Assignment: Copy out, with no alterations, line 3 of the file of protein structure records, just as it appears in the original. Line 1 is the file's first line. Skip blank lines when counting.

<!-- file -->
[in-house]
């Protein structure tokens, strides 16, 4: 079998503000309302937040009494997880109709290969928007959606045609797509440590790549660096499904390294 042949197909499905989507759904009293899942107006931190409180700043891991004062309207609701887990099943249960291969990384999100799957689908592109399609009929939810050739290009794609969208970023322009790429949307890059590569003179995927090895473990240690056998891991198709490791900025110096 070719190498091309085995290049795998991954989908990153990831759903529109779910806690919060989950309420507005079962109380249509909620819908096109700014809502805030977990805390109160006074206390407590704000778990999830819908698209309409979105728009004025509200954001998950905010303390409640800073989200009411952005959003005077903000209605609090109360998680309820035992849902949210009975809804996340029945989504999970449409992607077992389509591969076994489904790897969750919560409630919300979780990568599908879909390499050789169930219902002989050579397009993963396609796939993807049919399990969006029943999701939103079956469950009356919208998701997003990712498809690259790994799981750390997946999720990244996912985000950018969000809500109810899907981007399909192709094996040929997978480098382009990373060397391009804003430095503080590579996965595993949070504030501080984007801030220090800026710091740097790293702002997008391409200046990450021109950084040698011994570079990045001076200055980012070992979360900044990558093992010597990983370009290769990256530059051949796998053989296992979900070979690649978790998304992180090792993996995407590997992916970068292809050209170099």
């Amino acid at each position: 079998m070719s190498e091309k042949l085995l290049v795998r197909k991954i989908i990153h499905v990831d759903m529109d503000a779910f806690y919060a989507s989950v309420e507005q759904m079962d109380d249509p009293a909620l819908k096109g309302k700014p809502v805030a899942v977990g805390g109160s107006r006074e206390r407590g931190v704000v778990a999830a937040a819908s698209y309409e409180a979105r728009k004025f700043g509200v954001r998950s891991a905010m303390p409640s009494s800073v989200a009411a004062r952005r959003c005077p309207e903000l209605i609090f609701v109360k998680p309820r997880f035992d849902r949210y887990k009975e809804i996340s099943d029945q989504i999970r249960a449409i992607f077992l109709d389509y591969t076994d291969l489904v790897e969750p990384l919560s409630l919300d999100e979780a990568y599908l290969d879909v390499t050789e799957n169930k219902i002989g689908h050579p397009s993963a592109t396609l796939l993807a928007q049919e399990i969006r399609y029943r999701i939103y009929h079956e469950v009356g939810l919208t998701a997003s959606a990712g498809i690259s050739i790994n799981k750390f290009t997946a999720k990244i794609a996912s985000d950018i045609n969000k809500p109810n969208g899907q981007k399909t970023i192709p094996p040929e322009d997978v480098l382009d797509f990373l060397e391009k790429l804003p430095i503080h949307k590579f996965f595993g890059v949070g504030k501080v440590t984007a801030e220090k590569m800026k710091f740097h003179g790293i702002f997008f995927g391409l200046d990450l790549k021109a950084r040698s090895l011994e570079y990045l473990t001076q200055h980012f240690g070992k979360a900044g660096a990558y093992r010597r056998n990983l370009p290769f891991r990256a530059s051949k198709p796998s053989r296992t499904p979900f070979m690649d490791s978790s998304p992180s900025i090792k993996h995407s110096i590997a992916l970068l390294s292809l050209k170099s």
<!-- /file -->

């Amino acid at each position: 079998m070719s190498e091309k042949l085995l290049v795998r197909k991954i989908i990153h499905v990831d759903m529109d503000a779910f806690y919060a989507s989950v309420e507005q759904m079962d109380d249509p009293a909620l819908k096109g309302k700014p809502v805030a899942v977990g805390g109160s107006r006074e206390r407590g931190v704000v778990a999830a937040a819908s698209y309409e409180a979105r728009k004025f700043g509200v954001r998950s891991a905010m303390p409640s009494s800073v989200a009411a004062r952005r959003c005077p309207e903000l209605i609090f609701v109360k998680p309820r997880f035992d849902r949210y887990k009975e809804i996340s099943d029945q989504i999970r249960a449409i992607f077992l109709d389509y591969t076994d291969l489904v790897e969750p990384l919560s409630l919300d999100e979780a990568y599908l290969d879909v390499t050789e799957n169930k219902i002989g689908h050579p397009s993963a592109t396609l796939l993807a928007q049919e399990i969006r399609y029943r999701i939103y009929h079956e469950v009356g939810l919208t998701a997003s959606a990712g498809i690259s050739i790994n799981k750390f290009t997946a999720k990244i794609a996912s985000d950018i045609n969000k809500p109810n969208g899907q981007k399909t970023i192709p094996p040929e322009d997978v480098l382009d797509f990373l060397e391009k790429l804003p430095i503080h949307k590579f996965f595993g890059v949070g504030k501080v440590t984007a801030e220090k590569m800026k710091f740097h003179g790293i702002f997008f995927g391409l200046d990450l790549k021109a950084r040698s090895l011994e570079y990045l473990t001076q200055h980012f240690g070992k979360a900044g660096a990558y093992r010597r056998n990983l370009p290769f891991r990256a530059s051949k198709p796998s053989r296992t499904p979900f070979m690649d490791s978790s998304p992180s900025i090792k993996h995407s110096i590997a992916l970068l390294s292809l050209k170099s």